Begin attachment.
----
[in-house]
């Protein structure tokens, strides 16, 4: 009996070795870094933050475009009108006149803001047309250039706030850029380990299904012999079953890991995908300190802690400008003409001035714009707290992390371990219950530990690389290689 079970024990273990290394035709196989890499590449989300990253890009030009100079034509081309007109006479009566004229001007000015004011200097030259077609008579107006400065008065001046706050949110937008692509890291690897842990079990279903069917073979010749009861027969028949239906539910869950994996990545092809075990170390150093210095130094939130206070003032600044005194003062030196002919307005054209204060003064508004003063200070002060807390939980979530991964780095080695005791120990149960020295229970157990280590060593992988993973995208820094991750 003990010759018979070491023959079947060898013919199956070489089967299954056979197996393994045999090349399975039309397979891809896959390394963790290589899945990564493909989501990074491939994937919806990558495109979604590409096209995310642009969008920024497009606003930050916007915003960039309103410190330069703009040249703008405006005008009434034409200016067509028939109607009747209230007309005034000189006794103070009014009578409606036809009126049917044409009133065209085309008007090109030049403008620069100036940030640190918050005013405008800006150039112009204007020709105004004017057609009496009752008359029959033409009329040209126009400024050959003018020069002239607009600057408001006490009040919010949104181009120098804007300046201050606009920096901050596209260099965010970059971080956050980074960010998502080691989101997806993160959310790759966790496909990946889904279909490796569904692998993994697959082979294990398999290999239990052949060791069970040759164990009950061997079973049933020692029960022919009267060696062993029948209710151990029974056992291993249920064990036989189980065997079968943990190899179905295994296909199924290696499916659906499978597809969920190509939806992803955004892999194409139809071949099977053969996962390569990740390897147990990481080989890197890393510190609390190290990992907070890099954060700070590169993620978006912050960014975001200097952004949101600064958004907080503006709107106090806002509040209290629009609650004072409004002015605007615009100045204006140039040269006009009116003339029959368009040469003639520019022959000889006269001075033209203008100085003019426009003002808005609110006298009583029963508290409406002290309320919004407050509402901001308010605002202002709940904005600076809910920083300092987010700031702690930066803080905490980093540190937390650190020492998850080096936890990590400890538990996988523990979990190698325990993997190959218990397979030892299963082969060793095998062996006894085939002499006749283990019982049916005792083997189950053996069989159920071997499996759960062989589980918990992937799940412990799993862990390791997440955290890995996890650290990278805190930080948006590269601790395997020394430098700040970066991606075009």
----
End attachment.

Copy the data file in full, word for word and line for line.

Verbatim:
[in-house]
């Protein structure tokens, strides 16, 4: 009996070795870094933050475009009108006149803001047309250039706030850029380990299904012999079953890991995908300190802690400008003409001035714009707290992390371990219950530990690389290689 079970024990273990290394035709196989890499590449989300990253890009030009100079034509081309007109006479009566004229001007000015004011200097030259077609008579107006400065008065001046706050949110937008692509890291690897842990079990279903069917073979010749009861027969028949239906539910869950994996990545092809075990170390150093210095130094939130206070003032600044005194003062030196002919307005054209204060003064508004003063200070002060807390939980979530991964780095080695005791120990149960020295229970157990280590060593992988993973995208820094991750 003990010759018979070491023959079947060898013919199956070489089967299954056979197996393994045999090349399975039309397979891809896959390394963790290589899945990564493909989501990074491939994937919806990558495109979604590409096209995310642009969008920024497009606003930050916007915003960039309103410190330069703009040249703008405006005008009434034409200016067509028939109607009747209230007309005034000189006794103070009014009578409606036809009126049917044409009133065209085309008007090109030049403008620069100036940030640190918050005013405008800006150039112009204007020709105004004017057609009496009752008359029959033409009329040209126009400024050959003018020069002239607009600057408001006490009040919010949104181009120098804007300046201050606009920096901050596209260099965010970059971080956050980074960010998502080691989101997806993160959310790759966790496909990946889904279909490796569904692998993994697959082979294990398999290999239990052949060791069970040759164990009950061997079973049933020692029960022919009267060696062993029948209710151990029974056992291993249920064990036989189980065997079968943990190899179905295994296909199924290696499916659906499978597809969920190509939806992803955004892999194409139809071949099977053969996962390569990740390897147990990481080989890197890393510190609390190290990992907070890099954060700070590169993620978006912050960014975001200097952004949101600064958004907080503006709107106090806002509040209290629009609650004072409004002015605007615009100045204006140039040269006009009116003339029959368009040469003639520019022959000889006269001075033209203008100085003019426009003002808005609110006298009583029963508290409406002290309320919004407050509402901001308010605002202002709940904005600076809910920083300092987010700031702690930066803080905490980093540190937390650190020492998850080096936890990590400890538990996988523990979990190698325990993997190959218990397979030892299963082969060793095998062996006894085939002499006749283990019982049916005792083997189950053996069989159920071997499996759960062989589980918990992937799940412990799993862990390791997440955290890995996890650290990278805190930080948006590269601790395997020394430098700040970066991606075009």